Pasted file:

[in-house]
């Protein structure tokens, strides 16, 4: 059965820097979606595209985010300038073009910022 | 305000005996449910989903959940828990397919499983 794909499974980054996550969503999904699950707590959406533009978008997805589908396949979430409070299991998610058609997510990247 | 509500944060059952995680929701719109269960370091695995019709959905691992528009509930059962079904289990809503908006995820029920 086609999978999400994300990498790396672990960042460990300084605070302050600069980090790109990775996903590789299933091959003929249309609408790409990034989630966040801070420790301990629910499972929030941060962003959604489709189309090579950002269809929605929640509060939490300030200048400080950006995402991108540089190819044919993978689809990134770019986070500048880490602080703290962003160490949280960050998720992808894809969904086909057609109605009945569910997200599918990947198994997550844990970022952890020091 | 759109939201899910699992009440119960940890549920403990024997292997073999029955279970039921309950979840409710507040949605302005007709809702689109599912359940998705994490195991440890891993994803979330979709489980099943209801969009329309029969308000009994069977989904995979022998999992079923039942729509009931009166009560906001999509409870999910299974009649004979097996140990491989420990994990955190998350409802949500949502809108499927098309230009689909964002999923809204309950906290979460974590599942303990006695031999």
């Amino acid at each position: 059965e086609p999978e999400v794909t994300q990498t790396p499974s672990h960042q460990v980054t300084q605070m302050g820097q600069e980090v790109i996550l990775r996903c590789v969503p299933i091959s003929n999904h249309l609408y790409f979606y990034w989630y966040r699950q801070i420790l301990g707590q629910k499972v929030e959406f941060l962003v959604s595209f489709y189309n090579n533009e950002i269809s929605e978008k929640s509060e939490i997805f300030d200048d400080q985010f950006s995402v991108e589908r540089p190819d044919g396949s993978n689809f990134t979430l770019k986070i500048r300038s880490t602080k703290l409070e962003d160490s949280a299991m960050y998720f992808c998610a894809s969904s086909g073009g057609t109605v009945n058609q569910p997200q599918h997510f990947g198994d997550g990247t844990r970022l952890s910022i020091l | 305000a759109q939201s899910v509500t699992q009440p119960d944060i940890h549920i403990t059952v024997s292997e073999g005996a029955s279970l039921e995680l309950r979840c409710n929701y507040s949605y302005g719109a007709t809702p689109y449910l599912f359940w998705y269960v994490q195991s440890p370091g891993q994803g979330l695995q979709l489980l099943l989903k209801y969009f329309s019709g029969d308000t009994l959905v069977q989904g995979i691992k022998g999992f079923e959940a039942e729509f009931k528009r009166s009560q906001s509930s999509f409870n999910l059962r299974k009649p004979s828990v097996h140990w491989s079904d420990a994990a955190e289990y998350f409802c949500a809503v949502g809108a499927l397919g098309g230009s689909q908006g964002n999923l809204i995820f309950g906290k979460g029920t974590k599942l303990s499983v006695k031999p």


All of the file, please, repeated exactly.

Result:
[in-house]
């Protein structure tokens, strides 16, 4: 059965820097979606595209985010300038073009910022 | 305000005996449910989903959940828990397919499983 794909499974980054996550969503999904699950707590959406533009978008997805589908396949979430409070299991998610058609997510990247 | 509500944060059952995680929701719109269960370091695995019709959905691992528009509930059962079904289990809503908006995820029920 086609999978999400994300990498790396672990960042460990300084605070302050600069980090790109990775996903590789299933091959003929249309609408790409990034989630966040801070420790301990629910499972929030941060962003959604489709189309090579950002269809929605929640509060939490300030200048400080950006995402991108540089190819044919993978689809990134770019986070500048880490602080703290962003160490949280960050998720992808894809969904086909057609109605009945569910997200599918990947198994997550844990970022952890020091 | 759109939201899910699992009440119960940890549920403990024997292997073999029955279970039921309950979840409710507040949605302005007709809702689109599912359940998705994490195991440890891993994803979330979709489980099943209801969009329309029969308000009994069977989904995979022998999992079923039942729509009931009166009560906001999509409870999910299974009649004979097996140990491989420990994990955190998350409802949500949502809108499927098309230009689909964002999923809204309950906290979460974590599942303990006695031999």
């Amino acid at each position: 059965e086609p999978e999400v794909t994300q990498t790396p499974s672990h960042q460990v980054t300084q605070m302050g820097q600069e980090v790109i996550l990775r996903c590789v969503p299933i091959s003929n999904h249309l609408y790409f979606y990034w989630y966040r699950q801070i420790l301990g707590q629910k499972v929030e959406f941060l962003v959604s595209f489709y189309n090579n533009e950002i269809s929605e978008k929640s509060e939490i997805f300030d200048d400080q985010f950006s995402v991108e589908r540089p190819d044919g396949s993978n689809f990134t979430l770019k986070i500048r300038s880490t602080k703290l409070e962003d160490s949280a299991m960050y998720f992808c998610a894809s969904s086909g073009g057609t109605v009945n058609q569910p997200q599918h997510f990947g198994d997550g990247t844990r970022l952890s910022i020091l | 305000a759109q939201s899910v509500t699992q009440p119960d944060i940890h549920i403990t059952v024997s292997e073999g005996a029955s279970l039921e995680l309950r979840c409710n929701y507040s949605y302005g719109a007709t809702p689109y449910l599912f359940w998705y269960v994490q195991s440890p370091g891993q994803g979330l695995q979709l489980l099943l989903k209801y969009f329309s019709g029969d308000t009994l959905v069977q989904g995979i691992k022998g999992f079923e959940a039942e729509f009931k528009r009166s009560q906001s509930s999509f409870n999910l059962r299974k009649p004979s828990v097996h140990w491989s079904d420990a994990a955190e289990y998350f409802c949500a809503v949502g809108a499927l397919g098309g230009s689909q908006g964002n999923l809204i995820f309950g906290k979460g029920t974590k599942l303990s499983v006695k031999p």